FDA

Success of tobacco age change will depend on state efforts
E-cigarette popularity adds complication to drive to address youth tobacco use

Some states that already had “tobacco 21” laws in place saw drops in cigarette smoking rates among young people, but e-cigarette use increased. (Andrew Lichtenstein/Corbis via Getty Images file photo)

The legal age for cigarettes, nicotine vaping products and other tobacco is now 21 across the country after Congress changed the age last month — but progress in reducing youth vaping will depend on states to ensure that underage sales are halted. 

While many states and localities adopted laws to raise the tobacco sales age to 21 in recent years, it’s unclear how effective they’ve been so far. Experts caution that raising the age nationally won’t be the only thing needed to address the high youth tobacco use rate ushered in by the popularity of e-cigarettes.

FDA proposal on drug importation relies on Canada cooperation
Trump has encouraged regulations to allow state-by-state imports, but lengthy process ahead

The Food and Drug Administration issued a proposed rule outlining how states could develop importation schemes and how they could win administration approval after proving that they are safe and would save money (File photo by Al Drago/CQ Roll Call)

The Trump administration on Wednesday took steps toward allowing states to import lower-cost drugs from Canada, starting a lengthy rulemaking process for a policy that would depend on cooperation from America's wary northern neighbor.

Several states have approached the Department of Health and Human Services about drug importation plans and President Donald Trump has been eager to approve them. He's publicly prodded HHS Secretary Alex Azar to approve them, particularly a proposal from Florida's Republican Gov. Ron DeSantis, a Trump ally.

Amid impeachment saga, a kitchen sink of legislative dealing
Sen. Alexander: ‘There’s more to life than judges and impeachment’

Sen. Lamar Alexander says, “There’s more to life than judges and impeachment.” (Bill Clark/CQ Roll Call file photo)

The holiday rush on Capitol Hill is in full swing, and the bipartisan legislative lethargy is showing signs of easing even as the House debates articles of impeachment against President Donald Trump.

Senate and House negotiators are still trying to reach an agreement on a bundle of spending bills, but there has been a relative abundance of other bipartisan deal-making and even actual legislation passing in the Senate.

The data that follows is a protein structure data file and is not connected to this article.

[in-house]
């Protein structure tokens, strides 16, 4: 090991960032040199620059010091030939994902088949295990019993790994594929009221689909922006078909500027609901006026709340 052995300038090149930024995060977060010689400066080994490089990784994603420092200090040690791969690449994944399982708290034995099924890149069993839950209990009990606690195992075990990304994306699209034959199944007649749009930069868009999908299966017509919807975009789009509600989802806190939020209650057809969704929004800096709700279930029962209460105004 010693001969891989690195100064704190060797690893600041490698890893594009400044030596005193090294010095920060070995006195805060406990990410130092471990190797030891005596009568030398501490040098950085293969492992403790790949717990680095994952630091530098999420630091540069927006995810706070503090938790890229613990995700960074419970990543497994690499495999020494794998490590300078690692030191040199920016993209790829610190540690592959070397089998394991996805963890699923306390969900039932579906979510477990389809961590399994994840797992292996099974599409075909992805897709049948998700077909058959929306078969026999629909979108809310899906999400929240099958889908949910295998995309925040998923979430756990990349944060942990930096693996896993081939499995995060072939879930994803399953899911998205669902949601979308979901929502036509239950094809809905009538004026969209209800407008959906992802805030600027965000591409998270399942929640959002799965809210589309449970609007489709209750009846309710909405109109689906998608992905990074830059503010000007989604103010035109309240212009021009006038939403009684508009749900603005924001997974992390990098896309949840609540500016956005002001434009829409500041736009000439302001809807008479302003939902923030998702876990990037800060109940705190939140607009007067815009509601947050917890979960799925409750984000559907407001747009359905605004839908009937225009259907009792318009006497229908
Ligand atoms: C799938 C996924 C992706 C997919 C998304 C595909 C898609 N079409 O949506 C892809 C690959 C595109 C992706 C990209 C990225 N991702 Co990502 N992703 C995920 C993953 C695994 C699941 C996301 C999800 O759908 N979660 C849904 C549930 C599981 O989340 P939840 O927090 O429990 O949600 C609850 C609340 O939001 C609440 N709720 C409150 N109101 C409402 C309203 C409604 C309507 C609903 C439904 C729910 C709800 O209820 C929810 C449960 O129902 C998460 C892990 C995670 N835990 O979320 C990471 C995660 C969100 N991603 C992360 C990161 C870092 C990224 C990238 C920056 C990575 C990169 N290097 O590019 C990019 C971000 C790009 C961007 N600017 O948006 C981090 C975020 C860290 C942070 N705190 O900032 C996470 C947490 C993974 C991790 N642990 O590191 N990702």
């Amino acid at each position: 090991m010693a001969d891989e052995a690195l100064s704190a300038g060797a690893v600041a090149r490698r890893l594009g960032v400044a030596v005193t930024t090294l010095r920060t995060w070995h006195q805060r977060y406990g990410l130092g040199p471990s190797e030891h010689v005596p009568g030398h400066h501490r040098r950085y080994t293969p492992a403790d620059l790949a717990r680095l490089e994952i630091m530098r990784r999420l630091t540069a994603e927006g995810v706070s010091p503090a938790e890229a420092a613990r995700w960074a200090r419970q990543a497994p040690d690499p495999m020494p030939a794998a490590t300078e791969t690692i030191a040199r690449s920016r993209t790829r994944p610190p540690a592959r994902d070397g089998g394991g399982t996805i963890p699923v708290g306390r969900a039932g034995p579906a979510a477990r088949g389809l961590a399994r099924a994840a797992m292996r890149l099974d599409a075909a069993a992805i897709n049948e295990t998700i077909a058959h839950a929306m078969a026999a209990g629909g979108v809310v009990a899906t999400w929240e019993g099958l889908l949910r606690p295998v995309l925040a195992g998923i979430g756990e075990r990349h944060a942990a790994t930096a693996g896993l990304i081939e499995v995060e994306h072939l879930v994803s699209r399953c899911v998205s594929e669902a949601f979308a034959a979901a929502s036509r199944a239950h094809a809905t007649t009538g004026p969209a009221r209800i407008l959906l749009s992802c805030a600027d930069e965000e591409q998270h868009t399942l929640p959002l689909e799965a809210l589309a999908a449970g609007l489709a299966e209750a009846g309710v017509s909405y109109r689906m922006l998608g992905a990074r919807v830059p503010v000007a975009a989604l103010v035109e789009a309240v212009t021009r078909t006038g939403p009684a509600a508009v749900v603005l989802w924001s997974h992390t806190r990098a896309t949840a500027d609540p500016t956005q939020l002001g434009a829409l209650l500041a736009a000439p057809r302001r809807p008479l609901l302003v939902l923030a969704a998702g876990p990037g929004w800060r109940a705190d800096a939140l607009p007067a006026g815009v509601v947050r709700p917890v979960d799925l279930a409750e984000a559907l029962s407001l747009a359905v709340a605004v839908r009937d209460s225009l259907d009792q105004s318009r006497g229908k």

Marijuana criminalization could be clouding info on vaping deaths
Restrictions on THC-related research collide with a public health emergency

Demonstrators vape during a pro-vaping rally outside the White House on Nov. 9 to protest Washington’s proposed vaping flavor ban. (Jose Luis Magana/AFP via Getty Images file photo)

In late October, as the number of people sickened with a mysterious vaping-related illness grew, federal officials turned to the nation’s leading academic researchers for help.

“They wondered what, in our opinion, they should be taking a look at,” said Robert Tarran, director of the University of North Carolina Center for Tobacco Regulatory Science and Lung Health.

Senate panel approves Trump's FDA nominee
Senators ask questions about the FDA's plans for regulating e-cigarettes

Stephen Hahn, nominee to be commissioner of the Food and Drug Administration, testifies during his confirmation hearing before the Senate Health, Education, Labor and Pensions Committee on Nov. 20. (Bill Clark/CQ Roll Call file photo)

A Senate panel approved President Donald Trump’s nominee to lead the Food and Drug Administration amid questions from both parties about the agency’s plans for regulating flavored e-cigarettes.

The Health, Education, Labor and Pensions Committee voted 18-5 to advance to the Senate floor the nomination of medical executive and doctor Stephen Hahn.

Big Apple debates use of algorithms in policing
Advocates fear erosion of civil liberties as cities embrace new tech to safeguard residents